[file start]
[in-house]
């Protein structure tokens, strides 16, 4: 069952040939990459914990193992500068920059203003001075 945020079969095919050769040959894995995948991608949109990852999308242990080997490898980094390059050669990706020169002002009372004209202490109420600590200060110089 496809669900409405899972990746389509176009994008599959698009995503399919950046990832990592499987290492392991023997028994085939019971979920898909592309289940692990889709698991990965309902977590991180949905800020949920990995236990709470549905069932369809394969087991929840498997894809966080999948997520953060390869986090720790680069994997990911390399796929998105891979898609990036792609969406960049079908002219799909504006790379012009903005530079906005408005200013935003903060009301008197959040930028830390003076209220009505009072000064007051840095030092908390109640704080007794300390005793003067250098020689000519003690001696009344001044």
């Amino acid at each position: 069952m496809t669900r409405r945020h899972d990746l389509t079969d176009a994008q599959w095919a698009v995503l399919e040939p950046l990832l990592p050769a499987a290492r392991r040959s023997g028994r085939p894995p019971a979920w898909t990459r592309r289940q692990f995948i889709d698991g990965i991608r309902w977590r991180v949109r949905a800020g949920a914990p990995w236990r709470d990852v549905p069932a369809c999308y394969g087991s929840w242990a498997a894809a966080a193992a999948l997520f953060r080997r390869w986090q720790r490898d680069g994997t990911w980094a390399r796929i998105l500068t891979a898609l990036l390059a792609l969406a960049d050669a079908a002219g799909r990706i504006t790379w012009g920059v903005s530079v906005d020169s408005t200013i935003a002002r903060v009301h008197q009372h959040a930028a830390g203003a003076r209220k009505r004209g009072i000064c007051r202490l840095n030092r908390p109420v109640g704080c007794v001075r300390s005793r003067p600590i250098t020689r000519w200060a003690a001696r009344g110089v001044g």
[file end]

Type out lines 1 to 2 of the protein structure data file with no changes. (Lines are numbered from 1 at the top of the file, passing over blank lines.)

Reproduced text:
[in-house]
């Protein structure tokens, strides 16, 4: 069952040939990459914990193992500068920059203003001075 945020079969095919050769040959894995995948991608949109990852999308242990080997490898980094390059050669990706020169002002009372004209202490109420600590200060110089 496809669900409405899972990746389509176009994008599959698009995503399919950046990832990592499987290492392991023997028994085939019971979920898909592309289940692990889709698991990965309902977590991180949905800020949920990995236990709470549905069932369809394969087991929840498997894809966080999948997520953060390869986090720790680069994997990911390399796929998105891979898609990036792609969406960049079908002219799909504006790379012009903005530079906005408005200013935003903060009301008197959040930028830390003076209220009505009072000064007051840095030092908390109640704080007794300390005793003067250098020689000519003690001696009344001044």